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Samuel Aranda

Photojournalist

Samuel Aranda (Santa Coloma de Gramanet, 1979) began to work as a photojournalist at the age of nineteen when his work was published in the newspapers El País and El Periódico de Catalunya. At the age of twenty-one he covered the Israeli- Palestinian conflict for the Spanish international news agency EFE. In 2004 he went to work for Agence France-Presse and photographed numerous conflicts in Spain, Pakistan, Gaza, Lebanon, Iraq, the Palestinian Territories, Morocco, Western Sahara and China. In 2006, his work on African emigrants trying to enter Europe received the National Photography Prize. The same year he started working again as a freelance journalist with projects on the Aral Sea in Uzbekistan, social issues in India, independence in Kosovo, the period leading up to the FIFA World Cup in South Africa, the conflict in Colombia, the war between Moldava and Transnistria, street children in Bucharest and the Camorra in Naples. In 2011 he began to cover the Arab revolutions in Tunisia, Egypt, Libya and Yemen, after which his work was exhibited in the Cervantes Institute in New York and featured among The New York Times Photos of the Year. He was winner of the World Press Photo of the Year 2012 for a photograph he took when covering the revolution in Yemen. He is presently working as a freelance journalist, basically for The New York Times.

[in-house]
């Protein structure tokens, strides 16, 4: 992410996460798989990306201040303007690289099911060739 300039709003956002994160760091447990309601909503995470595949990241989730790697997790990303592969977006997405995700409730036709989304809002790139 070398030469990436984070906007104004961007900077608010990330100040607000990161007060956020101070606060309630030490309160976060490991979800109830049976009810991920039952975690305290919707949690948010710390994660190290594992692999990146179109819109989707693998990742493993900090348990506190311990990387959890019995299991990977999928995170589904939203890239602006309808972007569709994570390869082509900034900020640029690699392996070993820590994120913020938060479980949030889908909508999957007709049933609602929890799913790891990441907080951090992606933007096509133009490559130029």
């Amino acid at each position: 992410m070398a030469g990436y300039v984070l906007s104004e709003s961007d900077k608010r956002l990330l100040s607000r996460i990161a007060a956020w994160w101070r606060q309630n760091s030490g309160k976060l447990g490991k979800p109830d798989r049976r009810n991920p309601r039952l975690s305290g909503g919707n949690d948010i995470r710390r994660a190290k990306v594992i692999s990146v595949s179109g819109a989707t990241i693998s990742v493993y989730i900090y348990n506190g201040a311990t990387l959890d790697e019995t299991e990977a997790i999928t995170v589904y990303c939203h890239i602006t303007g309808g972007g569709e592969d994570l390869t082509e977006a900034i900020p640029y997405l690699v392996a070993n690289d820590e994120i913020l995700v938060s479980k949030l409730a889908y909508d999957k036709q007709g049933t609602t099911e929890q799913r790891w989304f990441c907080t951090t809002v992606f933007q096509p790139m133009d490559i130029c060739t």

Update: 19 November 2012

Contents

Has participated in

The new correspondents

Conversation with Tania Adam, Xavier Aldekoa, Samuel Aranda and Gemma Parellada. Moderated by Pere Ortín

Citizenship, Internet and Democracy

A New Public Sphere?